Graduate school: Many jobs in the field of psychology — such as clinical mental health counselor or school psychologist — require a master’s degree and certification or a professional license to practice. For some psychology-related jobs (such as psychiatrist or college professor), you’ll also need a doctorate. Earning a bachelor’s degree in psychology enables you to work in the psychology field as you’re going on to graduate school. It also lets you discover and explore areas that are of particular interest to you and that you want to learn more about in graduate school. Your bachelor’s degree will also establish a great foundation of knowledge that will be invaluable as you advance into more specialized programs at the master’s and doctorate levels. Psychology-related graduate programs may also require you to have taken certain classes as an undergraduate, and a bachelor’s degree in psychology can help ensure you already have those pre-requisites in place.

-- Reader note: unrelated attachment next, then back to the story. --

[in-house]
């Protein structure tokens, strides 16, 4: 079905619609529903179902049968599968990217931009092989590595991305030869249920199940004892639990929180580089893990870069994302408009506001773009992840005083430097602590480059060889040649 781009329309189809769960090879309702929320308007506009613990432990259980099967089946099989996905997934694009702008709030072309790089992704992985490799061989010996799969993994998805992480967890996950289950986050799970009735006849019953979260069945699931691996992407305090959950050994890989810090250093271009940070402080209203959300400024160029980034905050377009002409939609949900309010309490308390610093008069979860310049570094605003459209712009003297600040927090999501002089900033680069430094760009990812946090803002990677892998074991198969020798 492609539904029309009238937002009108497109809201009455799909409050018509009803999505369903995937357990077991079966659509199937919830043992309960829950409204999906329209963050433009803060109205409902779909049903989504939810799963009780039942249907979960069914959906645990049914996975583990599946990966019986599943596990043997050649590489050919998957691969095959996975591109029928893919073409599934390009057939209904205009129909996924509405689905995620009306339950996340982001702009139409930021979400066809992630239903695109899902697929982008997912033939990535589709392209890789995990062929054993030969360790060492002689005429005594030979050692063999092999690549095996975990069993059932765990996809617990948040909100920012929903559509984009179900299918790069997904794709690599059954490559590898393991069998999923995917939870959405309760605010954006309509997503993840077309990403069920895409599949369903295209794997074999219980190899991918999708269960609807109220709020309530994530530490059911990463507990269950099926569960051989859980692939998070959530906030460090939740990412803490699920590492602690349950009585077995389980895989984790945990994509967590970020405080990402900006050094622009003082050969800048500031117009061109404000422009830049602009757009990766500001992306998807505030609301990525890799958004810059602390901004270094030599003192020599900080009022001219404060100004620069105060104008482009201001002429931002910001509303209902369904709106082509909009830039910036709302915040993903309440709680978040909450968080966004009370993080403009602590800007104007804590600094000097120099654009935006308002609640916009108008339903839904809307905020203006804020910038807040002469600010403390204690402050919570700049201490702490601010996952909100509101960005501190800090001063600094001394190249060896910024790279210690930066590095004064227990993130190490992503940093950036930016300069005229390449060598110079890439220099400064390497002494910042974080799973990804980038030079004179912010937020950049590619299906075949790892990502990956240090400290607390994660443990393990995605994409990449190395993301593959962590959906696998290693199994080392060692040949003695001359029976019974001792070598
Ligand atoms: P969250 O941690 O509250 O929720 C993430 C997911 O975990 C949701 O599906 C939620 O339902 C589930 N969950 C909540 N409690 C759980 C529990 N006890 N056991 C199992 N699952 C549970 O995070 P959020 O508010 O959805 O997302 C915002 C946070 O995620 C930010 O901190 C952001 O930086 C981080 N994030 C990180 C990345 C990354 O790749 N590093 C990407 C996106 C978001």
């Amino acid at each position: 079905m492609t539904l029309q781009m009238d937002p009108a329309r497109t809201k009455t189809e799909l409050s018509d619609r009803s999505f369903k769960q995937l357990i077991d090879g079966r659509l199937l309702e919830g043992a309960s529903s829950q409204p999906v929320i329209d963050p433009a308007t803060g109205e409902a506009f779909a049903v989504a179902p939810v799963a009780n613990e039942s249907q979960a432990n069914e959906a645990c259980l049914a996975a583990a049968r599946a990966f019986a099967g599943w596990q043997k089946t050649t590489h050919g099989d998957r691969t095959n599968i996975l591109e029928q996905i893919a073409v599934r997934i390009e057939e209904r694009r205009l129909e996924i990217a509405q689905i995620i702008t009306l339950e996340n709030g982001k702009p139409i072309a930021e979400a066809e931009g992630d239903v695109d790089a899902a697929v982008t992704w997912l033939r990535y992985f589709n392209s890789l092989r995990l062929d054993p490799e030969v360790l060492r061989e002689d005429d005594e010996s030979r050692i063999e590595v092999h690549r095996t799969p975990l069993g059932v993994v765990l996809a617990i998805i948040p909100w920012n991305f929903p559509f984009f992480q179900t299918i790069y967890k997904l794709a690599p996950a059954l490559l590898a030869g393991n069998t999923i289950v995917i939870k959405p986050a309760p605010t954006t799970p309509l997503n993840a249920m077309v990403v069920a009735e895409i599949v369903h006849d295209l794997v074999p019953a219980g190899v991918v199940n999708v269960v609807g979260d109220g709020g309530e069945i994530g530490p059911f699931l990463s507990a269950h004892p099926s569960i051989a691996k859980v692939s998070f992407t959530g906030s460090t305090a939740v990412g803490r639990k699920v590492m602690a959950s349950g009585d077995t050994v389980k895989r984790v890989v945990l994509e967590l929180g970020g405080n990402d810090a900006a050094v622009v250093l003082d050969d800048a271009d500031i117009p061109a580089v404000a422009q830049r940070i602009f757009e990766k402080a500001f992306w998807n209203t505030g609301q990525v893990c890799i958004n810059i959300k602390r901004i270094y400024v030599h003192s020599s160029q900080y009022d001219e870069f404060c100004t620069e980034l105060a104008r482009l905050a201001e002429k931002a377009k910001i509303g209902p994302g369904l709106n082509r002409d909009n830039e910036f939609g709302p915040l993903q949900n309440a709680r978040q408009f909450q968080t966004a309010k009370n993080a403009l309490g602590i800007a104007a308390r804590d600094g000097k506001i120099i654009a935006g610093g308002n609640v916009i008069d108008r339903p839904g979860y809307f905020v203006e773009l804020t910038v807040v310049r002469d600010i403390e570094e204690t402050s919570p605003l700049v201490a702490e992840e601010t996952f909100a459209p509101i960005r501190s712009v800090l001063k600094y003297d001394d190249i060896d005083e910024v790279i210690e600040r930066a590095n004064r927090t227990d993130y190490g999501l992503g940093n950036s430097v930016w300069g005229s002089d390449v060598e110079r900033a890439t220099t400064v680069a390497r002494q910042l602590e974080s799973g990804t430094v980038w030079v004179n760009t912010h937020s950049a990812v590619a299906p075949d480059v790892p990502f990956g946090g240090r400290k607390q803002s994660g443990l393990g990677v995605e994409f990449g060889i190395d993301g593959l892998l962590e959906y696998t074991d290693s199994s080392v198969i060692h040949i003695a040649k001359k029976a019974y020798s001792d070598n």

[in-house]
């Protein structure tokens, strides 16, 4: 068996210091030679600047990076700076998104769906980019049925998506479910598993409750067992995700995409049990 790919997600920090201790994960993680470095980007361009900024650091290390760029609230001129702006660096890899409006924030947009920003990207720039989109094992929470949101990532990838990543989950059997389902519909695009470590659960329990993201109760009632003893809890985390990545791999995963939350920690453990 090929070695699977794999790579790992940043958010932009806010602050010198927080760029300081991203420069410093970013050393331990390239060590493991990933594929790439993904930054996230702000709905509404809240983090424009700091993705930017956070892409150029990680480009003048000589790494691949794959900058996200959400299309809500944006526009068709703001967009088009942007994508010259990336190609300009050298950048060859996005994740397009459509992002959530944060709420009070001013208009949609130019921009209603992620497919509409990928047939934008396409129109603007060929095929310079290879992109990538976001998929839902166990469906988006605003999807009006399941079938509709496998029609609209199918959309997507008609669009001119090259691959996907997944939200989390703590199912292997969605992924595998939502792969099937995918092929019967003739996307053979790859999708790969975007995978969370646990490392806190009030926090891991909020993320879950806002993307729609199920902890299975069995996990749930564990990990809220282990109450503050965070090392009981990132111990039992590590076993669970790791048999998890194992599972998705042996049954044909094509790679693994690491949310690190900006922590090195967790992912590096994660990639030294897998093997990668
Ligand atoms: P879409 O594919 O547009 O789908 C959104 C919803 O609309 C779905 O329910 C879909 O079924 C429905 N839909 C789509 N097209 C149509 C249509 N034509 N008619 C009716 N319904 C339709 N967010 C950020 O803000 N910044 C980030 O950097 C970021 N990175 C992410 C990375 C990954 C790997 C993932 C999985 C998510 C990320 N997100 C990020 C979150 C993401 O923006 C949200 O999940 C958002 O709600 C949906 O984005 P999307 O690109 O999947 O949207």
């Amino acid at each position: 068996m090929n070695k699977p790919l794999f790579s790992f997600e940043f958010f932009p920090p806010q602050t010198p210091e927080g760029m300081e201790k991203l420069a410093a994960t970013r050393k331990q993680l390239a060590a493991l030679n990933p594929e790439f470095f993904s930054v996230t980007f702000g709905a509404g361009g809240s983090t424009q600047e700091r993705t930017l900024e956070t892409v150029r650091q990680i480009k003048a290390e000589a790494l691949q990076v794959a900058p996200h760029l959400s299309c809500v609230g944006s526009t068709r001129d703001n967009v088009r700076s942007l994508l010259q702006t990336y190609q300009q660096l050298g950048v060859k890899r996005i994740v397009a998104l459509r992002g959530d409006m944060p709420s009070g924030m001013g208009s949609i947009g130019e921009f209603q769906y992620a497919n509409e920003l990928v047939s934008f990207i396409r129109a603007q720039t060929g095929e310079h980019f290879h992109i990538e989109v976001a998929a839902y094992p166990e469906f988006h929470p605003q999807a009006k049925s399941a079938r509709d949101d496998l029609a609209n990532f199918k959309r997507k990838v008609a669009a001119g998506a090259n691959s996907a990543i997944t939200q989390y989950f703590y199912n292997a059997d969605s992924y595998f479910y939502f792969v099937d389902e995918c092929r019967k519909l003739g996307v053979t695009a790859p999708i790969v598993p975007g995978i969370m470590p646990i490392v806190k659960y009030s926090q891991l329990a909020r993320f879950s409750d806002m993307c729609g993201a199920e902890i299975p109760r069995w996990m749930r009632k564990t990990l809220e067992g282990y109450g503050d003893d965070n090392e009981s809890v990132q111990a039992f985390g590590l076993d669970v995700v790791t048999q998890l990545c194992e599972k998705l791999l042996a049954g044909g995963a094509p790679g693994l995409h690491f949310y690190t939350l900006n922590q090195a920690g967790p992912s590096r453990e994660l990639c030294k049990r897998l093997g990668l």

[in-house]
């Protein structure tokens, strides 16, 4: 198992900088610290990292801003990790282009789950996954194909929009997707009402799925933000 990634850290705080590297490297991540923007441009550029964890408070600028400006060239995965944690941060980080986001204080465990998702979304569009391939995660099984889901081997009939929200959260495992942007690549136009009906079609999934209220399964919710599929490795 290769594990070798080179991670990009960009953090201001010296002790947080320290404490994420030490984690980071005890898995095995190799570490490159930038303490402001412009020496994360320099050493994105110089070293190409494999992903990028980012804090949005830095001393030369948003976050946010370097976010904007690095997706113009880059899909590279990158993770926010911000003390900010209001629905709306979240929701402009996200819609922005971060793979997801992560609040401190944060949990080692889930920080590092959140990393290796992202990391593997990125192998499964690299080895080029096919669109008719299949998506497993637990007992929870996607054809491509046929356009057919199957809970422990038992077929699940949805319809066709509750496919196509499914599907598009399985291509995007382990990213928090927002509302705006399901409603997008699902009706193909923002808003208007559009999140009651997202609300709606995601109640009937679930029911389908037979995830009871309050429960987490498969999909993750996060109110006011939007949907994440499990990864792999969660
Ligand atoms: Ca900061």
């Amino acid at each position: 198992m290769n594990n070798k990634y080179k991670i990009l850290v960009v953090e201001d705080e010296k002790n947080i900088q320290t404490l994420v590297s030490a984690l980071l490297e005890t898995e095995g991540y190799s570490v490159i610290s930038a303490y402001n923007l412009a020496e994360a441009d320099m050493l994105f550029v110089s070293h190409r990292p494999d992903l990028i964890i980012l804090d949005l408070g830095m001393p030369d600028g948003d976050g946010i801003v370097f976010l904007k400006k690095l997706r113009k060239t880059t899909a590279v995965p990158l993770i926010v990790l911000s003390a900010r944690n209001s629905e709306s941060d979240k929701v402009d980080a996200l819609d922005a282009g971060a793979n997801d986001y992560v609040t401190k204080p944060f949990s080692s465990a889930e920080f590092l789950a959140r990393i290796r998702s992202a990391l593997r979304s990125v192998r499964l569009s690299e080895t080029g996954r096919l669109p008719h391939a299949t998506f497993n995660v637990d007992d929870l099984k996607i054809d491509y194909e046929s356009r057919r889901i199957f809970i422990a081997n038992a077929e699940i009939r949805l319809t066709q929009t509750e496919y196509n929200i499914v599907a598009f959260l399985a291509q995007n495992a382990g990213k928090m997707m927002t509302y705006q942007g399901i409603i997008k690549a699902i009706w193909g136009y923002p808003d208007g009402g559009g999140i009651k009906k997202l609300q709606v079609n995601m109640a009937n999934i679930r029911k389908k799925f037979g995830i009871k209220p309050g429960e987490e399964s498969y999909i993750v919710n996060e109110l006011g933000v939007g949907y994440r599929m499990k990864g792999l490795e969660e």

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Making a difference in people’s lives: Individuals who study psychology are often motivated by the desire to help others. A degree in psychology opens up many opportunities to have a positive effect on someone’s life. For example, as a practitioner in the field, you may help people overcome the effects of trauma, deal with a mental illness, face a mental health crisis or achieve personal goals. As a researcher, you may help educators better understand how their students learn or make advances toward better treatments for diseases, disorders or illnesses that affect mental health or cognitive function.